At all events, this latter aspect was re-emphasised in a further statement by Lee Hsien Loong in which he recounted the history of ethnic distribution in the Singapore Armed Forces, argued that despite intensive efforts at nation-building Singapore society still was not fully integrated, as evidenced by reaction to the Israeli President's visit, and concluded: "This is a Singapore problem. We will solve it ourselves. Only Singaporeans can determine our own future and destiny".

My underlining and bold-ing

OK, that had been the ideological framework of a rising Singapore nation in the ‘60’s, which served them well. Today, Singapore is officially established as a 1st World nation. Unfortunately Singapore chooses to still retain that same old archaic ‘caveman’ formula when in reality that doctrine has outlived its usefulness and may be counterproductive to its 1st World international image. In fact there are now international questions as to its 1st World credentials if it fails in the morality and humanity departments.

Be that as it may – it’s still Singapore’s right and sovereign decision.

But Dr Chee said that Sinagpore's ‘tough’ act collapses like a house of hypocritical cards when we compare Singapore’s stubborn intention to execute a nobody like Nguyen, while it has a booming trade with Burma, one of the world's biggest producers of opium. Isn’t that just sickening?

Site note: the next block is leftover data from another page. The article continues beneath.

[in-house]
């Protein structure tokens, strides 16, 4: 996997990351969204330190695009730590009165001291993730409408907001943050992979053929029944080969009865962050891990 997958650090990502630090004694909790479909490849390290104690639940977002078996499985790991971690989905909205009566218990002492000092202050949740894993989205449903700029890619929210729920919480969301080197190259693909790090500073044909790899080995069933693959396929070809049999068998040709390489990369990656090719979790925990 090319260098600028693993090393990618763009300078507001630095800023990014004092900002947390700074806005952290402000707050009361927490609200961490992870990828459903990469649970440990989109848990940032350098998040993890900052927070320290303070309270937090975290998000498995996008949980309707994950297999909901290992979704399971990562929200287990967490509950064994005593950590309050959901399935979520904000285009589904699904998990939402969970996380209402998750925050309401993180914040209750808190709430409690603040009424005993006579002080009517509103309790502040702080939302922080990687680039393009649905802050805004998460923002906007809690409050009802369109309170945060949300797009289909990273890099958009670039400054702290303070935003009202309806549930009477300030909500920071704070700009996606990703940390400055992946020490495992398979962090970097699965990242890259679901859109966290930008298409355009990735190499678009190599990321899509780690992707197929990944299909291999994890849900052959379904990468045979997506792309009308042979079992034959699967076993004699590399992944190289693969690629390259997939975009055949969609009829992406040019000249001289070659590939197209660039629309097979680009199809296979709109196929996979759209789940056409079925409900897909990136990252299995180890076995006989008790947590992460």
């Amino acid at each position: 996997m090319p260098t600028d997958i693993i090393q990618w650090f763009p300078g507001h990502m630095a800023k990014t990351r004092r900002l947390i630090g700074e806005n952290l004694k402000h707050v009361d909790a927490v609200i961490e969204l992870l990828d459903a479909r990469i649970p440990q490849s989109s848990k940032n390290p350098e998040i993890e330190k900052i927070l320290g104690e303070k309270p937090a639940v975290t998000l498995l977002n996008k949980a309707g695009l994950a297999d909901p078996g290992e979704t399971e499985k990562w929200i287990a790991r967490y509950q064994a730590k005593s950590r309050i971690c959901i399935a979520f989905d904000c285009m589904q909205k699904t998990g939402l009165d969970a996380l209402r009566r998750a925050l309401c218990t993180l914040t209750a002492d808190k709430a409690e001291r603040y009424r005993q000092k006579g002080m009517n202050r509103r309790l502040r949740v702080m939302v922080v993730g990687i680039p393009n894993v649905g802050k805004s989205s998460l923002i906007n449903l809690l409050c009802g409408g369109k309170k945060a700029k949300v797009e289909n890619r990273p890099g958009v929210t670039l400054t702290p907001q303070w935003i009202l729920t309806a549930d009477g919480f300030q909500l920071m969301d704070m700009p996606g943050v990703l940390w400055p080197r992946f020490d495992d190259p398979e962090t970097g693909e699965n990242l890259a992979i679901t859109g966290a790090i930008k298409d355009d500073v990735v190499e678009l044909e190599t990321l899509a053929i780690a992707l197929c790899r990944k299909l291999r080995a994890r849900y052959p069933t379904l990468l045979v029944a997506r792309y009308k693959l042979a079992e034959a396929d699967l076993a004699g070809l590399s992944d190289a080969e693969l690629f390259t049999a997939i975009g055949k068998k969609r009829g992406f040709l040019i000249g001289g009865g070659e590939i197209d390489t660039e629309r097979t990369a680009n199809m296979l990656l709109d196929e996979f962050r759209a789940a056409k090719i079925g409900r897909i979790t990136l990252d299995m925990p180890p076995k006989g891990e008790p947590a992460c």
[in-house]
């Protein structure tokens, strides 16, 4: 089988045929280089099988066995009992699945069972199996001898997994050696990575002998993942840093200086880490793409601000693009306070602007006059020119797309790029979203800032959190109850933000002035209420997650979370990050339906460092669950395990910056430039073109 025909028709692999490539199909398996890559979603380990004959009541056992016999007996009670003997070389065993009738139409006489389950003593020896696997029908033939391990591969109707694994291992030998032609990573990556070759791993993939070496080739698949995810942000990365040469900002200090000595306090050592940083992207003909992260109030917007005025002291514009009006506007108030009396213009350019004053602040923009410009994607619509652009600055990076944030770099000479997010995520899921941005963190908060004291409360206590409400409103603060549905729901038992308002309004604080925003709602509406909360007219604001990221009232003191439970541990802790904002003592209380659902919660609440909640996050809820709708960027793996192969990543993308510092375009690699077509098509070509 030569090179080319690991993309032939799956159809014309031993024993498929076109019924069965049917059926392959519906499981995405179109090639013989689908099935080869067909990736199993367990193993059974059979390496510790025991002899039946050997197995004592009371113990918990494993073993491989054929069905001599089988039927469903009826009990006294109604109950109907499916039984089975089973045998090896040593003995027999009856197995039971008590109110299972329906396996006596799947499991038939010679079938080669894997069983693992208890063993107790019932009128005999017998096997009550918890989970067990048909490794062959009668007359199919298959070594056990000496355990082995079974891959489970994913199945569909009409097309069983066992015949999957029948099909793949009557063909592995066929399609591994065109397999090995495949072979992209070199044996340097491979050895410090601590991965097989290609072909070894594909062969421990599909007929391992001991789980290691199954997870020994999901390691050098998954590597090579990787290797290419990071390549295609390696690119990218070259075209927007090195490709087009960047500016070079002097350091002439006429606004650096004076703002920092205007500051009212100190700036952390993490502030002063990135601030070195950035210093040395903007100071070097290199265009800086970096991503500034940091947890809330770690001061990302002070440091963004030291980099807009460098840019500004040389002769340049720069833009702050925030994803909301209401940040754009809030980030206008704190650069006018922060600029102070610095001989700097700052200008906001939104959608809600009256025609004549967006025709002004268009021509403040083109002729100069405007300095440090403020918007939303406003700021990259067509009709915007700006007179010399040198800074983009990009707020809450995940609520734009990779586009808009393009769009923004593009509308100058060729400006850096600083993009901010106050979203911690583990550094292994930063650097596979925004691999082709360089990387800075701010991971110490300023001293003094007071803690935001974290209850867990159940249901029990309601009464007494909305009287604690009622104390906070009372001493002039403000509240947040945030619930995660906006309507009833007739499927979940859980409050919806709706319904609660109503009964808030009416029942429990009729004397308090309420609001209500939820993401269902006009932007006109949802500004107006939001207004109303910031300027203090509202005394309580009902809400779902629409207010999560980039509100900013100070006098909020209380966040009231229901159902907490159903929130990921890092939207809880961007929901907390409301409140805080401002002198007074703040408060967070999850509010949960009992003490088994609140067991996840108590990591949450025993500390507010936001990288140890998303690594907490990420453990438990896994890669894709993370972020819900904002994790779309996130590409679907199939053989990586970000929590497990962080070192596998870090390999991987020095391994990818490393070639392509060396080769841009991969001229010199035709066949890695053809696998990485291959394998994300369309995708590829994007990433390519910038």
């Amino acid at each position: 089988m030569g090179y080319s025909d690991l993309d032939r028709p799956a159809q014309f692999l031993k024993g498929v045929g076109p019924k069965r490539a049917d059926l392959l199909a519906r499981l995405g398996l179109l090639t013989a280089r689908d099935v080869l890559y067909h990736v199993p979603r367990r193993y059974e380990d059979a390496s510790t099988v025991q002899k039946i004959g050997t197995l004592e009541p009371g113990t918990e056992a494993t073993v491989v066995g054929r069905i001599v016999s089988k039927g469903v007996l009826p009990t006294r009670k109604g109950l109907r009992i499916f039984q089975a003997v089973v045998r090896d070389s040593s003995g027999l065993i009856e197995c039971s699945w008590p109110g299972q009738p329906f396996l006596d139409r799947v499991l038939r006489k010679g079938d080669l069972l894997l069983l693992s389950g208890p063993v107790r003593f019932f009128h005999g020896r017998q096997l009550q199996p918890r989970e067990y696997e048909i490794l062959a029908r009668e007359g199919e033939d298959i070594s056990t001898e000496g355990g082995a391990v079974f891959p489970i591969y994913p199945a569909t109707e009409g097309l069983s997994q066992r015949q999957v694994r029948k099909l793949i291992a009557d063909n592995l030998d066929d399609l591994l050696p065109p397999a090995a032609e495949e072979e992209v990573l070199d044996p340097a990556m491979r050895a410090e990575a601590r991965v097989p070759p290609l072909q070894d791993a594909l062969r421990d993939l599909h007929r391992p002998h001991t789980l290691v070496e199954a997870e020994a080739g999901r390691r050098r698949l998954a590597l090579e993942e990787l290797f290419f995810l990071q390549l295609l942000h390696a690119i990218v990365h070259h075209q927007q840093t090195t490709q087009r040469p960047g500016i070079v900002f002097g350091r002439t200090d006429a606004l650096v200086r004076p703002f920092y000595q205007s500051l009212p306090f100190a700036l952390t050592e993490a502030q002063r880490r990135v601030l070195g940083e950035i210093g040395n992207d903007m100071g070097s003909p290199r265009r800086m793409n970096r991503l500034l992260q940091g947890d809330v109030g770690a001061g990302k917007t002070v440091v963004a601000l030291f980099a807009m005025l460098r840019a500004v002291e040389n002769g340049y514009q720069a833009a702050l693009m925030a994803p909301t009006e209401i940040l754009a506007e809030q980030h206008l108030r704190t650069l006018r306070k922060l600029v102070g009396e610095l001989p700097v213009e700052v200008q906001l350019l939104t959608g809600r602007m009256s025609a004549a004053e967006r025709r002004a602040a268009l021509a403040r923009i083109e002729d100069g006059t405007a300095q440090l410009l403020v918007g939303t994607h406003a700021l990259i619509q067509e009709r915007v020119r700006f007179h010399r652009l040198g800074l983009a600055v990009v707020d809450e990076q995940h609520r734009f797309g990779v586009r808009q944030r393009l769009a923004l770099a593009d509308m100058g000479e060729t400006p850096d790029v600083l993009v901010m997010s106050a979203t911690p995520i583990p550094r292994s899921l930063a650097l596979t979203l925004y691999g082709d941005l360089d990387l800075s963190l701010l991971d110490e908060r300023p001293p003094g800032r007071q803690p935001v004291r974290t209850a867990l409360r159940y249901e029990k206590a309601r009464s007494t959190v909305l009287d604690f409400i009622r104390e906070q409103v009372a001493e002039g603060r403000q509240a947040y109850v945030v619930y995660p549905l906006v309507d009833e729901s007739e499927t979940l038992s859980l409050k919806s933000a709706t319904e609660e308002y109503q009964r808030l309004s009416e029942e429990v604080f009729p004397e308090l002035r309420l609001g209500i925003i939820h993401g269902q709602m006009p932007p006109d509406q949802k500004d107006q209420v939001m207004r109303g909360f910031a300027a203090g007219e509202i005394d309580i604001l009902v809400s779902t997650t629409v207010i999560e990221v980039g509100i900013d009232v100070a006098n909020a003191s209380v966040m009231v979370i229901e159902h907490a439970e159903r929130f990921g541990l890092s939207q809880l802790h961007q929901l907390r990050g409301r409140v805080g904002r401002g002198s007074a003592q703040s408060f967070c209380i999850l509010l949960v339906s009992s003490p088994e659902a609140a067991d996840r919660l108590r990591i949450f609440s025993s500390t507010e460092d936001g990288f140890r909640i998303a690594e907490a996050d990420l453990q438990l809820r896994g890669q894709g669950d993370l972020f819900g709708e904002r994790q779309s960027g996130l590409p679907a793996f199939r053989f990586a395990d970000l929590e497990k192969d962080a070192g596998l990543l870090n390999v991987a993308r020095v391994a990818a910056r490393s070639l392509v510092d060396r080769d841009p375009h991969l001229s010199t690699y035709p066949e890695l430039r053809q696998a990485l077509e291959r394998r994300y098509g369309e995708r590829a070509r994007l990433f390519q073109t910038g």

What can Singapore say to this double standards of the worst kind - killing a man for drug trafficking, while dealing with and profiting from the association with a larger drug trafficker?

Dr Chee also mentioned that ‘mules’ like Nguyen have sometimes been used as sacrificial diversionary bait. The drug syndicate would provide the mules with small quantities of drugs, report their itinerary to the authorities to have that mule arrested, and while the anti-drug force was focused on the mule, larger quantities of drugs would be slipped through elsewhere undetected.

This trafficking tactic has really blown out of the water some people’s arguments that capital punishment is a deterrent against drug trafficking. All it does mean is that those who are caught would be executed but god knows how many more have slipped through? And according to Dr Chee, those caught and executed could well be those sacrificial mules.

But the most damning revelation is Singapore's hypocritical dealings with the repressive and criminal Burmese regime.